Brewer sets out strategy


Heineken’s new man in the north, John Gemmell, outlines the priorities for the former S&N business.

JOHN Gemmell wears two hats in his latest role at Heineken UK, the brewer formerly known as Scottish & Newcastle.
As the firm’s trading director for the on-trade in the north, he splits his time between his native Scotland and the north of England, where he is responsible for sales across the major, beer-loving cities of Newcastle, Sunderland and York.
Yet while it is often said the Scots share many attributes with their counterparts immediately south of the border, trends in beer sales in the two areas are markedly different.
When work takes him south of Hadrian’s Wall, Gemmell operates as the market leader.
In Scotland he has to play second fiddle, at least when it comes to standard lager.
Developing a strategy to handle the contrast is one of the challenges he has faced since succeeding Ian Norman in January.
“In Foster’s, we have our biggest volume UK [beer] product,” he said. “In cities like London and the north-east [of England] it’s by far the brand leader in standard lager.
“Our focus in Scotland is to be a challenger to the market leader. We need to be a clear challenger to Tennent’s Lager.”
While Heineken has designs on eating into Tennent’s dominance, it will not pursue a volume at all costs strategy.
Gemmell, who suggests the overwhelming dominance of Tennent’s (it has an estimated market share of 73%) risks undermining consumer choice, said the goal is to present Foster’s as a “credible alternative”.
“It’s [Tennent’s] significantly bigger, so we’re not taking it on head on,” he said. “We’re not going to throw money at it, we’re not going to take them on on price or go down the football (shirt sponsorship) route.
“It’s not about volume.”
At any rate, it’s not just about Foster’s at Heineken.
Foster’s, the brand that continues to celebrate the Aussies’ no worries approach to life, is just one of a packed portfolio of lagers, ciders and ales: as well as the so-called ‘super-six’ of Foster’s, John Smith’s, Heineken, Kronenbourg, Strongbow and Bulmers, the brewer also owns Deuchars IPA (brewed by its Caledonian Brewing Company) and the McEwan’s ales (distributed by Jygsaw Brands).
Gemmell said having so many brands means the brewer has to be disciplined. “One of our strengths is the size of the portfolio; equally if you’re not clear about your plans it can be a weakness,” he said.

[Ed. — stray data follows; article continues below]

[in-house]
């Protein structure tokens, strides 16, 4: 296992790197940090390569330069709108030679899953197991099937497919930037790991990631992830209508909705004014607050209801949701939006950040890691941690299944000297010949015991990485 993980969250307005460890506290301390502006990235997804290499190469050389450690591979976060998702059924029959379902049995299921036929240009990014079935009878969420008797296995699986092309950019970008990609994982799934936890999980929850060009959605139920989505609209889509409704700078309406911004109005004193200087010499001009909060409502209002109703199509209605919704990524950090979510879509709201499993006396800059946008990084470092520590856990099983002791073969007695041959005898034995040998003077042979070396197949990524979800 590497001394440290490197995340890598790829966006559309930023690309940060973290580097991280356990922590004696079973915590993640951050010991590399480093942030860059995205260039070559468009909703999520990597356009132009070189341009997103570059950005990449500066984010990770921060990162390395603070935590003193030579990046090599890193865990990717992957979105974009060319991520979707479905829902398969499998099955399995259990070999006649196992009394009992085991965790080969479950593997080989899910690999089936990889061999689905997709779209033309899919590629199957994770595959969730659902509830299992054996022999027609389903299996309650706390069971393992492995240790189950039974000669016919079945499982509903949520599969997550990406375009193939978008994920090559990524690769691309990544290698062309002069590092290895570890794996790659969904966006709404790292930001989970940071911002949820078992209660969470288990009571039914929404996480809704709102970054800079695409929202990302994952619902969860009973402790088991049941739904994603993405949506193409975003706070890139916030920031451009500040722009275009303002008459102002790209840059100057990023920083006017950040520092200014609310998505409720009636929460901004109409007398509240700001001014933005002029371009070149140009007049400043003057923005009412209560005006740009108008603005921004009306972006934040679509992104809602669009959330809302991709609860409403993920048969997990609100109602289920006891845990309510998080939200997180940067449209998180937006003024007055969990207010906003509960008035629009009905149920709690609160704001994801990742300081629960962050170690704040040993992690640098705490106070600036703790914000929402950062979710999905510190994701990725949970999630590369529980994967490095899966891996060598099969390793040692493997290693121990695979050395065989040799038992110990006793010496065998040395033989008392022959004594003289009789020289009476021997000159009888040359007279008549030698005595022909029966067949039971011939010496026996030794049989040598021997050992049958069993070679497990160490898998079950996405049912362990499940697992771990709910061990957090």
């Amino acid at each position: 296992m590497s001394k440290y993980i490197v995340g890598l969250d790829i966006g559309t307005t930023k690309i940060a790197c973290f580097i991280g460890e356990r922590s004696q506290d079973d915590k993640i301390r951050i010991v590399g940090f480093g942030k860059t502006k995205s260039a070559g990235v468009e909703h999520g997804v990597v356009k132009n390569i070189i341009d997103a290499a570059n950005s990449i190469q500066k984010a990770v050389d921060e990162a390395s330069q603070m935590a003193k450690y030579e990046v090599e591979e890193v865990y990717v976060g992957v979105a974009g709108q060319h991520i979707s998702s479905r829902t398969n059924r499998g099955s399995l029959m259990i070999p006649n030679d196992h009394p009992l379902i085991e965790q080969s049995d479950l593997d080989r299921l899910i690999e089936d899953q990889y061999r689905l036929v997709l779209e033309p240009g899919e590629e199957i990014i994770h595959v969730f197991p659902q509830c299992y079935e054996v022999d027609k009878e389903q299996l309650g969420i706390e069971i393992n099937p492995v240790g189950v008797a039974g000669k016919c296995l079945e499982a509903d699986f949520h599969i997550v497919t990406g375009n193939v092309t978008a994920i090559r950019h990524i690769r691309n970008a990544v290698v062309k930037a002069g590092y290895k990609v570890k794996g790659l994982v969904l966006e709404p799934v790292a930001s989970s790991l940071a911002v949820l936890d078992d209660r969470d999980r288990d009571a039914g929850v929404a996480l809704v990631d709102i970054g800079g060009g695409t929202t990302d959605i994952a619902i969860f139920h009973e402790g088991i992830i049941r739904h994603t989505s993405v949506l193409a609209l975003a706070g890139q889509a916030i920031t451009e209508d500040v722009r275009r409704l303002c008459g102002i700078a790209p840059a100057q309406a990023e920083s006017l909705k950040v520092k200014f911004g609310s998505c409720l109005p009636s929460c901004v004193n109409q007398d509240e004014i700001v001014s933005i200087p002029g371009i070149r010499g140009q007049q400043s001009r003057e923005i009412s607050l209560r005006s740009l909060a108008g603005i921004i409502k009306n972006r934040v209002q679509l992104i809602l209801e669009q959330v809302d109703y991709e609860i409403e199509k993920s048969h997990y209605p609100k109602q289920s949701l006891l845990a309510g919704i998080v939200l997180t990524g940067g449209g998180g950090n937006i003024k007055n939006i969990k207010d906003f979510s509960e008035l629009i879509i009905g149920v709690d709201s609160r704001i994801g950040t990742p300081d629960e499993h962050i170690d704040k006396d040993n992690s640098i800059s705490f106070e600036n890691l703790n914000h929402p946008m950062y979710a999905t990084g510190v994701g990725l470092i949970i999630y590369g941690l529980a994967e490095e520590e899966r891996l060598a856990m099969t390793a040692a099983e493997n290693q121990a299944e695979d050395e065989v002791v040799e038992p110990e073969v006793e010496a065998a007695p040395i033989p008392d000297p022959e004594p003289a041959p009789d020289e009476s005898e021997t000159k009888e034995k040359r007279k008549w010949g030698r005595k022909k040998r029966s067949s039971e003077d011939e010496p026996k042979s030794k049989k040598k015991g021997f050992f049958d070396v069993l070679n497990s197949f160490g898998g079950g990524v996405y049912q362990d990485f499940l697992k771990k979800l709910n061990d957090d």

One area where Heineken seems to have portfolio management just right is on cider.
Gemmell said Strongbow remains the “undisputed number one draught cider in Scotland” and reckons packaged product Bulmers, recently subject to an image makeover, is striking the right balance with the four variants it now offers.
He sees no reason why “modern cider” – the category name given to the likes of Bulmers, Magners and Kopparberg – will not continue to grow.
“It’s probably the most innovative and dynamic part of the on-trade, in a way PPLs and RTDs used to be,” he said.
At corporate level, Gemmell said Heineken has been focused on simplifying its UK business since acquiring S&N (in a
joint deal with Carlsberg) in 2008.
The strategy, designed to give “clarity” to its operations, saw it offload wholesale business WaverleyTBS last year, while costs have been cut to free up cash to invest in brands.
Going forward, Gemmell said his goal is to achieve consistency in its dealings with the on-trade, whether though free-trade accounts, national customers or wholesalers.
He said the firm was especially keen to “exploit” the route to market via wholesale partners.
That may include giving wholesalers sales incentives, though Gemmell stressed that “what you can’t do is impose a supplier on a customer”.
He also said any drive to
boost sales through wholesalers must be accompanied by a “brand-building presence” in outlets.
Such support is arguably welcome as operators continue to face tough economic conditions. Gemmell, who joined S&N in 1992, singled out the lack of finance as one of the major issues facing the trade.
While his employer has traditionally been a major lender to pubs, he confirmed a new approach was now in place.
“We’re actively reducing the size of our loan book,” he said.
“We’re still prepared to lend on an individual basis, but we’re standing back from high-risk lending.”